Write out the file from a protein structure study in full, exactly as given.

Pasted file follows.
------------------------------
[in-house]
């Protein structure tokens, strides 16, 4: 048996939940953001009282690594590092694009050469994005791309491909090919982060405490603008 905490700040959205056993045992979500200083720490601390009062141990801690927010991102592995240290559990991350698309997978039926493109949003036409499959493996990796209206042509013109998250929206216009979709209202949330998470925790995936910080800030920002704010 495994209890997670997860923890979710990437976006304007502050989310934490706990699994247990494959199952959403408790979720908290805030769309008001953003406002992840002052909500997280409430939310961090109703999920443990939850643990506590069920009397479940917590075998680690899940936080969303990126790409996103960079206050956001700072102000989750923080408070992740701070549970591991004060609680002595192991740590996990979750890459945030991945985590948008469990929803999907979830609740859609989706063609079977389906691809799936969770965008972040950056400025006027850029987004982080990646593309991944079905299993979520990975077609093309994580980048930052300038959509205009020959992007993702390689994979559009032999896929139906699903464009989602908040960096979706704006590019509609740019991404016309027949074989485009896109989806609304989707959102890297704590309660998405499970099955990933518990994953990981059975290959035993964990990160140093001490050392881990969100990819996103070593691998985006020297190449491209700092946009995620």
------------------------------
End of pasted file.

[in-house]
């Protein structure tokens, strides 16, 4: 048996939940953001009282690594590092694009050469994005791309491909090919982060405490603008 905490700040959205056993045992979500200083720490601390009062141990801690927010991102592995240290559990991350698309997978039926493109949003036409499959493996990796209206042509013109998250929206216009979709209202949330998470925790995936910080800030920002704010 495994209890997670997860923890979710990437976006304007502050989310934490706990699994247990494959199952959403408790979720908290805030769309008001953003406002992840002052909500997280409430939310961090109703999920443990939850643990506590069920009397479940917590075998680690899940936080969303990126790409996103960079206050956001700072102000989750923080408070992740701070549970591991004060609680002595192991740590996990979750890459945030991945985590948008469990929803999907979830609740859609989706063609079977389906691809799936969770965008972040950056400025006027850029987004982080990646593309991944079905299993979520990975077609093309994580980048930052300038959509205009020959992007993702390689994979559009032999896929139906699903464009989602908040960096979706704006590019509609740019991404016309027949074989485009896109989806609304989707959102890297704590309660998405499970099955990933518990994953990981059975290959035993964990990160140093001490050392881990969100990819996103070593691998985006020297190449491209700092946009995620």